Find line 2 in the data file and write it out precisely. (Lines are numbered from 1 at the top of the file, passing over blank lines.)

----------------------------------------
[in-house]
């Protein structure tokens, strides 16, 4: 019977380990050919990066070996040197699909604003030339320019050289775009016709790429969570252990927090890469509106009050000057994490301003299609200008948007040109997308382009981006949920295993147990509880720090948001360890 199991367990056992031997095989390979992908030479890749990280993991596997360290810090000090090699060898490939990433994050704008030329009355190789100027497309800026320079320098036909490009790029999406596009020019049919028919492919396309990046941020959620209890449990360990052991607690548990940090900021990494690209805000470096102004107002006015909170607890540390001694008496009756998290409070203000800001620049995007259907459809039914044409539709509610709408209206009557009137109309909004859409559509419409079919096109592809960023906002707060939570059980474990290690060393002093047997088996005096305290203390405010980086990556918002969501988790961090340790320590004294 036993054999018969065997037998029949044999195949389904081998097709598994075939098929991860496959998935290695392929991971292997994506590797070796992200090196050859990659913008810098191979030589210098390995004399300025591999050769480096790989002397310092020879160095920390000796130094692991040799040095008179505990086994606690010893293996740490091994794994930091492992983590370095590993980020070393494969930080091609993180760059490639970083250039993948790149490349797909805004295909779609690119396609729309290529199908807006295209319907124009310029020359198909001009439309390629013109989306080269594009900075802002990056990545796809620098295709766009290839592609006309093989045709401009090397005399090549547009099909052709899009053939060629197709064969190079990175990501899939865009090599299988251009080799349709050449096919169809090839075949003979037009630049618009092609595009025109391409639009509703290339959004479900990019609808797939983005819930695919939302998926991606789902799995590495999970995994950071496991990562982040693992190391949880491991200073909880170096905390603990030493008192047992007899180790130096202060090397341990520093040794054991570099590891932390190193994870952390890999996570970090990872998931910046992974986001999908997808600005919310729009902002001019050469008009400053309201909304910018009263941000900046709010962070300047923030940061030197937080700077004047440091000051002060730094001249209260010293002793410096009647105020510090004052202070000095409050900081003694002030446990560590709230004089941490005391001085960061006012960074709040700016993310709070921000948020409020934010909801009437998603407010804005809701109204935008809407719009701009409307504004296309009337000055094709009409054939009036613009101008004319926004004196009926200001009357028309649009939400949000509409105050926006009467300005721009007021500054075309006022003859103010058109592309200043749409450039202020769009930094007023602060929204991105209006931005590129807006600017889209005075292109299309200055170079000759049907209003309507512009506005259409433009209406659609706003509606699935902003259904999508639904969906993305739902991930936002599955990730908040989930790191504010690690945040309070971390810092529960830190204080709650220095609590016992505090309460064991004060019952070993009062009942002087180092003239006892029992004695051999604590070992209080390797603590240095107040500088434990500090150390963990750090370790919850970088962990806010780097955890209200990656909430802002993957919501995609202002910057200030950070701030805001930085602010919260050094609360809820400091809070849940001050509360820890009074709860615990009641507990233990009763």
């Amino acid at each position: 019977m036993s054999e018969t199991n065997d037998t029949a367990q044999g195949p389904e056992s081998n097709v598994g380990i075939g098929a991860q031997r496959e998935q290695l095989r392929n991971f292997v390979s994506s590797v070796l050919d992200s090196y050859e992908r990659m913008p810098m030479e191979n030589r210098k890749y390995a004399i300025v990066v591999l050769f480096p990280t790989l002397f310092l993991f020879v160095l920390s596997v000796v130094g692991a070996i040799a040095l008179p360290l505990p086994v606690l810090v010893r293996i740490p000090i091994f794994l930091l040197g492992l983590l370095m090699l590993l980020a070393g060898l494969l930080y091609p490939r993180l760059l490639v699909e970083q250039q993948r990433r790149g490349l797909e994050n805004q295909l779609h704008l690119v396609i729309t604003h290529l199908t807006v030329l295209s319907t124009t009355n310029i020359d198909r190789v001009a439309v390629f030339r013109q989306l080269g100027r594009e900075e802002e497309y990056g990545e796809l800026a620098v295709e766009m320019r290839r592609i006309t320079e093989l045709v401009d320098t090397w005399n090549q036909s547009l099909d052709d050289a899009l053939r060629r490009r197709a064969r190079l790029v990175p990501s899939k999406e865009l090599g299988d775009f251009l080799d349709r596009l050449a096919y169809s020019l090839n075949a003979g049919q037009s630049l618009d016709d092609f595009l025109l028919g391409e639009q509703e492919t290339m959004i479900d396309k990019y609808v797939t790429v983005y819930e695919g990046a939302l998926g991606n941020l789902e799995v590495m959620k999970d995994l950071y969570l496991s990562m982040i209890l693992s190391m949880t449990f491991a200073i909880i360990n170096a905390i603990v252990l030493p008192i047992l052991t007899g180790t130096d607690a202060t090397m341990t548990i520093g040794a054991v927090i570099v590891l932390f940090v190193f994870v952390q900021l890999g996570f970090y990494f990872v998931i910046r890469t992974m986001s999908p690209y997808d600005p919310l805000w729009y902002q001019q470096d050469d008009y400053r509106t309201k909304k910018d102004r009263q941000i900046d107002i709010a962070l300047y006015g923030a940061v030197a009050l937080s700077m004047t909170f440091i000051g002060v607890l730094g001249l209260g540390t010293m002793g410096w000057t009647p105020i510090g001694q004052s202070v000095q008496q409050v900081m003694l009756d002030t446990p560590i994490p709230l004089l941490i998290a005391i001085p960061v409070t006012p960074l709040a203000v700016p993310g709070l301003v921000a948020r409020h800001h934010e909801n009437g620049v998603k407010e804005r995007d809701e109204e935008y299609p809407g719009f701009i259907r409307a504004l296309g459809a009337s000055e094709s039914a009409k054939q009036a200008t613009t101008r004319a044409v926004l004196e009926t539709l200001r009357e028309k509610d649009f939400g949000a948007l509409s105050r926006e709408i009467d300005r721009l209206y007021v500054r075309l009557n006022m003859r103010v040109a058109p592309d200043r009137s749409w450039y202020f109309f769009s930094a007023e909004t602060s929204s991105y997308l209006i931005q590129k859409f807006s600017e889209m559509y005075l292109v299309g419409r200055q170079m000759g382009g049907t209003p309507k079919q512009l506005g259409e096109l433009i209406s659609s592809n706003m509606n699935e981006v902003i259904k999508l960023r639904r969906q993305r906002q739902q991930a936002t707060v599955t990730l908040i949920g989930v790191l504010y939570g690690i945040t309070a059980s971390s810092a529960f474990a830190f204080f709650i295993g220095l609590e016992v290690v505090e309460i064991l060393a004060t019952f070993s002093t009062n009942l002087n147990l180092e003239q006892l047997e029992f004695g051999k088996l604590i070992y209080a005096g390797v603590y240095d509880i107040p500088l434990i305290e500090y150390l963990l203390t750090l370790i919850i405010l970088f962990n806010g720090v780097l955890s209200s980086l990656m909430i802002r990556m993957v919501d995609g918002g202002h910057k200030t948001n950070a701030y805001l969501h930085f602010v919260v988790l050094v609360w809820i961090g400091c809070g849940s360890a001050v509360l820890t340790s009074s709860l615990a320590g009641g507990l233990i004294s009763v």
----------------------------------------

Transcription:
């Protein structure tokens, strides 16, 4: 019977380990050919990066070996040197699909604003030339320019050289775009016709790429969570252990927090890469509106009050000057994490301003299609200008948007040109997308382009981006949920295993147990509880720090948001360890 199991367990056992031997095989390979992908030479890749990280993991596997360290810090000090090699060898490939990433994050704008030329009355190789100027497309800026320079320098036909490009790029999406596009020019049919028919492919396309990046941020959620209890449990360990052991607690548990940090900021990494690209805000470096102004107002006015909170607890540390001694008496009756998290409070203000800001620049995007259907459809039914044409539709509610709408209206009557009137109309909004859409559509419409079919096109592809960023906002707060939570059980474990290690060393002093047997088996005096305290203390405010980086990556918002969501988790961090340790320590004294 036993054999018969065997037998029949044999195949389904081998097709598994075939098929991860496959998935290695392929991971292997994506590797070796992200090196050859990659913008810098191979030589210098390995004399300025591999050769480096790989002397310092020879160095920390000796130094692991040799040095008179505990086994606690010893293996740490091994794994930091492992983590370095590993980020070393494969930080091609993180760059490639970083250039993948790149490349797909805004295909779609690119396609729309290529199908807006295209319907124009310029020359198909001009439309390629013109989306080269594009900075802002990056990545796809620098295709766009290839592609006309093989045709401009090397005399090549547009099909052709899009053939060629197709064969190079990175990501899939865009090599299988251009080799349709050449096919169809090839075949003979037009630049618009092609595009025109391409639009509703290339959004479900990019609808797939983005819930695919939302998926991606789902799995590495999970995994950071496991990562982040693992190391949880491991200073909880170096905390603990030493008192047992007899180790130096202060090397341990520093040794054991570099590891932390190193994870952390890999996570970090990872998931910046992974986001999908997808600005919310729009902002001019050469008009400053309201909304910018009263941000900046709010962070300047923030940061030197937080700077004047440091000051002060730094001249209260010293002793410096009647105020510090004052202070000095409050900081003694002030446990560590709230004089941490005391001085960061006012960074709040700016993310709070921000948020409020934010909801009437998603407010804005809701109204935008809407719009701009409307504004296309009337000055094709009409054939009036613009101008004319926004004196009926200001009357028309649009939400949000509409105050926006009467300005721009007021500054075309006022003859103010058109592309200043749409450039202020769009930094007023602060929204991105209006931005590129807006600017889209005075292109299309200055170079000759049907209003309507512009506005259409433009209406659609706003509606699935902003259904999508639904969906993305739902991930936002599955990730908040989930790191504010690690945040309070971390810092529960830190204080709650220095609590016992505090309460064991004060019952070993009062009942002087180092003239006892029992004695051999604590070992209080390797603590240095107040500088434990500090150390963990750090370790919850970088962990806010780097955890209200990656909430802002993957919501995609202002910057200030950070701030805001930085602010919260050094609360809820400091809070849940001050509360820890009074709860615990009641507990233990009763």